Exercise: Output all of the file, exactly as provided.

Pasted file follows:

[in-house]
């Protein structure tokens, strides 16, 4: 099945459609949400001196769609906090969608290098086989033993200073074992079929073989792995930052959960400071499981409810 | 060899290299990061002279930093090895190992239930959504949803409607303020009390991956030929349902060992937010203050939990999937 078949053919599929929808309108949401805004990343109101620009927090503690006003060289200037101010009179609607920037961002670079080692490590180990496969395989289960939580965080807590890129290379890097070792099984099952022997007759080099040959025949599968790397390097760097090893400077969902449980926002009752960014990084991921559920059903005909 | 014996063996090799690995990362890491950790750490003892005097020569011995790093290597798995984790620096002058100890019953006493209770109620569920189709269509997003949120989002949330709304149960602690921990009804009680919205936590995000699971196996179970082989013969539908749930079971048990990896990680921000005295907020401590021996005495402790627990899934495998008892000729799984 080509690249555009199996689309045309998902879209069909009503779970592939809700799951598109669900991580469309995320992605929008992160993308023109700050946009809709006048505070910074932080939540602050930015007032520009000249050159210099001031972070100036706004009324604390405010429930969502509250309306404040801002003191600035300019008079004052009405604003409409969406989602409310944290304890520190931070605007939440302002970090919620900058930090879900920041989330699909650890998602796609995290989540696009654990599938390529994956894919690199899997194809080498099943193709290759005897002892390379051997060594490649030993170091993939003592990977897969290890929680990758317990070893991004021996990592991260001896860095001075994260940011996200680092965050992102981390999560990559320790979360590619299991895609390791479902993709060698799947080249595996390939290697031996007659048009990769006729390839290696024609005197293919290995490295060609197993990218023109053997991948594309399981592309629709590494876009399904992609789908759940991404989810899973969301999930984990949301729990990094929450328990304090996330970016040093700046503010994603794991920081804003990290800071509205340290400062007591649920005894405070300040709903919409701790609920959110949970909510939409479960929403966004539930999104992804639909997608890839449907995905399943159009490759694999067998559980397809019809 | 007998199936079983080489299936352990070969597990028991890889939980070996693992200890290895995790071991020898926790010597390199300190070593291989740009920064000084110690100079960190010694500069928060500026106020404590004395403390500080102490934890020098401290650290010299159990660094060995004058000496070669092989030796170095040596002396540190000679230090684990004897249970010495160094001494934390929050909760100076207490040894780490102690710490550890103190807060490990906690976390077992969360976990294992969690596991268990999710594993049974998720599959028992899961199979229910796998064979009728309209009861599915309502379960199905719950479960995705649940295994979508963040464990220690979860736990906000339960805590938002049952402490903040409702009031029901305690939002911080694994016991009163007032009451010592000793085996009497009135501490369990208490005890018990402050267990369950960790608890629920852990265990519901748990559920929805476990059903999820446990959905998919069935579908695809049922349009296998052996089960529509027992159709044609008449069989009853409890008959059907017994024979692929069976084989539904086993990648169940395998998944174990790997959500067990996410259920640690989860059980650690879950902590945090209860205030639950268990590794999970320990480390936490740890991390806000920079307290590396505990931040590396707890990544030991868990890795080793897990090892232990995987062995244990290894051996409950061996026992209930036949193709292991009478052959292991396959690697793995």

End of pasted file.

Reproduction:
[in-house]
């Protein structure tokens, strides 16, 4: 099945459609949400001196769609906090969608290098086989033993200073074992079929073989792995930052959960400071499981409810 | 060899290299990061002279930093090895190992239930959504949803409607303020009390991956030929349902060992937010203050939990999937 078949053919599929929808309108949401805004990343109101620009927090503690006003060289200037101010009179609607920037961002670079080692490590180990496969395989289960939580965080807590890129290379890097070792099984099952022997007759080099040959025949599968790397390097760097090893400077969902449980926002009752960014990084991921559920059903005909 | 014996063996090799690995990362890491950790750490003892005097020569011995790093290597798995984790620096002058100890019953006493209770109620569920189709269509997003949120989002949330709304149960602690921990009804009680919205936590995000699971196996179970082989013969539908749930079971048990990896990680921000005295907020401590021996005495402790627990899934495998008892000729799984 080509690249555009199996689309045309998902879209069909009503779970592939809700799951598109669900991580469309995320992605929008992160993308023109700050946009809709006048505070910074932080939540602050930015007032520009000249050159210099001031972070100036706004009324604390405010429930969502509250309306404040801002003191600035300019008079004052009405604003409409969406989602409310944290304890520190931070605007939440302002970090919620900058930090879900920041989330699909650890998602796609995290989540696009654990599938390529994956894919690199899997194809080498099943193709290759005897002892390379051997060594490649030993170091993939003592990977897969290890929680990758317990070893991004021996990592991260001896860095001075994260940011996200680092965050992102981390999560990559320790979360590619299991895609390791479902993709060698799947080249595996390939290697031996007659048009990769006729390839290696024609005197293919290995490295060609197993990218023109053997991948594309399981592309629709590494876009399904992609789908759940991404989810899973969301999930984990949301729990990094929450328990304090996330970016040093700046503010994603794991920081804003990290800071509205340290400062007591649920005894405070300040709903919409701790609920959110949970909510939409479960929403966004539930999104992804639909997608890839449907995905399943159009490759694999067998559980397809019809 | 007998199936079983080489299936352990070969597990028991890889939980070996693992200890290895995790071991020898926790010597390199300190070593291989740009920064000084110690100079960190010694500069928060500026106020404590004395403390500080102490934890020098401290650290010299159990660094060995004058000496070669092989030796170095040596002396540190000679230090684990004897249970010495160094001494934390929050909760100076207490040894780490102690710490550890103190807060490990906690976390077992969360976990294992969690596991268990999710594993049974998720599959028992899961199979229910796998064979009728309209009861599915309502379960199905719950479960995705649940295994979508963040464990220690979860736990906000339960805590938002049952402490903040409702009031029901305690939002911080694994016991009163007032009451010592000793085996009497009135501490369990208490005890018990402050267990369950960790608890629920852990265990519901748990559920929805476990059903999820446990959905998919069935579908695809049922349009296998052996089960529509027992159709044609008449069989009853409890008959059907017994024979692929069976084989539904086993990648169940395998998944174990790997959500067990996410259920640690989860059980650690879950902590945090209860205030639950268990590794999970320990480390936490740890991390806000920079307290590396505990931040590396707890990544030991868990890795080793897990090892232990995987062995244990290894051996409950061996026992209930036949193709292991009478052959292991396959690697793995």